In an email, Mercola said he was being censored and said, without presenting evidence, that vaccines had killed many people. Kennedy also said he was being censored. “There is no instance in history when censorship and secrecy has advanced either democracy or public health,” he said in an email.
More than a third of the world’s population has been vaccinated and the vaccines have been proven to be overwhelmingly safe.
YouTube, Facebook and Twitter all banned misinformation about the coronavirus early on in the pandemic. But false claims continue to run rampant across all three of the platforms. The social networks are also tightly connected, with YouTube often serving as a library of videos that go viral on Twitter or Facebook.
That dynamic is often overlooked in discussions about coronavirus misinformation, said Lisa Fazio, an associate professor at Vanderbilt college who studies misinformation.
“YouTube is the vector for a lot of this misinformation. If you see misinformation on Facebook or other places, a lot of the time it’s YouTube videos. Our conversation often doesn’t include YouTube when it should,” Fazio said.
The social media companies have hired thousands of moderators and used high-tech image- and text-recognition algorithms to try to police misinformation. YouTube has removed over 133,000 videos for broadcasting coronavirus misinformation, Halprin said.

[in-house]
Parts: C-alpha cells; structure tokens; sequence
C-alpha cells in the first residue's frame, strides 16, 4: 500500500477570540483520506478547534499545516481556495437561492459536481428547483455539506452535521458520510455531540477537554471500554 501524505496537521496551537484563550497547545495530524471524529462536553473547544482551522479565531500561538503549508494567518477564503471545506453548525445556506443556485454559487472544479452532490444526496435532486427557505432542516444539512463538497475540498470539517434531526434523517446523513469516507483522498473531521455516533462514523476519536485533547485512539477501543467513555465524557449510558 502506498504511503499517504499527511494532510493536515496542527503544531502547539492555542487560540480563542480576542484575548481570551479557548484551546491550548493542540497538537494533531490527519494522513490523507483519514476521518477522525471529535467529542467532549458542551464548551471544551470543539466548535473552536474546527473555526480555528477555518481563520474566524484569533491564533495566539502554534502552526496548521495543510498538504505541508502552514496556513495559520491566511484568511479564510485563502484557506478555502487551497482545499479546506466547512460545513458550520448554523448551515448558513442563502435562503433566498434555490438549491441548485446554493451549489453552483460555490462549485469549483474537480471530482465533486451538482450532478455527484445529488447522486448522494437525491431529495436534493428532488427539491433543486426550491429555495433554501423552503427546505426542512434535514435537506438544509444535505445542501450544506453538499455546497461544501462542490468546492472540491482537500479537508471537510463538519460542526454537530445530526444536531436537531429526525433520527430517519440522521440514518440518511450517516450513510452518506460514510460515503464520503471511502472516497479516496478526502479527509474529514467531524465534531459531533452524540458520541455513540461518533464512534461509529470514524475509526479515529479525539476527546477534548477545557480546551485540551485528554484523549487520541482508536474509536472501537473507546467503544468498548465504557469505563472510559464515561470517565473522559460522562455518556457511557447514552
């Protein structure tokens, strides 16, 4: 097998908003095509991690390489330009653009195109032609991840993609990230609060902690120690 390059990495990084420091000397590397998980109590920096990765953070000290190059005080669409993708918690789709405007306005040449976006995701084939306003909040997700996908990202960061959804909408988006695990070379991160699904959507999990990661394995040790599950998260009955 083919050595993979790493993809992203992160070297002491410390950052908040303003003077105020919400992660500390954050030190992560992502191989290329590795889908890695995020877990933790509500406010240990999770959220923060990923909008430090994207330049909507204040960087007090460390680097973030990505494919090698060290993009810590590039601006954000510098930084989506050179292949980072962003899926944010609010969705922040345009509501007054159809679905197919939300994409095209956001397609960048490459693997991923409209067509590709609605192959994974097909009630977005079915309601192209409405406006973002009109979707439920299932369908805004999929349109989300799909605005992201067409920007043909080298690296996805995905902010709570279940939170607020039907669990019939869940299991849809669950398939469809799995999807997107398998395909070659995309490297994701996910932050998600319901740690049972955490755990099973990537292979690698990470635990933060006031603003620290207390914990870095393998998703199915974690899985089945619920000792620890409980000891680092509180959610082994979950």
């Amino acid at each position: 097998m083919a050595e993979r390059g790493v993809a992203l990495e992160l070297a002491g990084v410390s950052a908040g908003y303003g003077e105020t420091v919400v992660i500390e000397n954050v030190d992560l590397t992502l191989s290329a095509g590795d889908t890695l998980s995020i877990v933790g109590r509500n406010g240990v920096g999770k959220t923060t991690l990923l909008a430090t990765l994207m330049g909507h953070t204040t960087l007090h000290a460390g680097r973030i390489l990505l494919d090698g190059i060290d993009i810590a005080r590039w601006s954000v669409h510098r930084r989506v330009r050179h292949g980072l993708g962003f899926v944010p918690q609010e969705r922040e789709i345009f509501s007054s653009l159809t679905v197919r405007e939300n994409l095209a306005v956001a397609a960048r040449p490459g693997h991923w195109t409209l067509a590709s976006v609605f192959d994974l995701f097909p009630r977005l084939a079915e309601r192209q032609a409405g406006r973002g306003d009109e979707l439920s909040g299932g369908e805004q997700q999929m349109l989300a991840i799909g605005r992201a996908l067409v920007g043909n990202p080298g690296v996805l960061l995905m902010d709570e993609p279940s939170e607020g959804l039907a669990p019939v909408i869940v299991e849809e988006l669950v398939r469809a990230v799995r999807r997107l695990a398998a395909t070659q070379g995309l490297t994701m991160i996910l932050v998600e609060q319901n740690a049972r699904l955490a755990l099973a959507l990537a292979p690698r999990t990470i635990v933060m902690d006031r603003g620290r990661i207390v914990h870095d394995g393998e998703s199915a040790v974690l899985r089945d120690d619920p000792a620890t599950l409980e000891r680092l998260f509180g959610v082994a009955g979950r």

There are also millions of people with legitimate concerns about the medical system, and social media is a place where they go to ask real questions and express their concerns and fears, something the companies don’t want to squelch.
In the past, the company’s leaders have focused on trying to remove what they call “borderline” videos from its recommendation algorithms, allowing people to find them with specific searches but not necessarily promoting them into new people’s feeds. It’s also worked to push more authoritative health videos, like those made by hospitals and medical schools, to the top of search results for health-care topics.
But those methods haven’t stopped the spread of anti-vaccine and coronavirus misinformation. More than a year after YouTube said it would take down misinformation about the coronavirus vaccines, the accounts of six out of 12 anti-vaccine activists - identified by the nonprofit Center for Countering Digital Hate as being behind much of the anti-vaccine content shared on social media - were easily searchable and still posting videos. Wednesday’s policy change means many of those will now be taken down.
Once communities grow and build bonds on mainstream platforms like Facebook and YouTube, they often survive even if they get kicked off those sites, said Farid. Influential figures that get banned on YouTube can slide to another service like Telegram or Gab which have fewer restrictions on content, and ask their followers to come with them.
“These conspiracy theories don’t just go away when they stop being on YouTube,” Farid said. “You’ve created the community, you’ve created the poison, and then they just move onto some other platform.”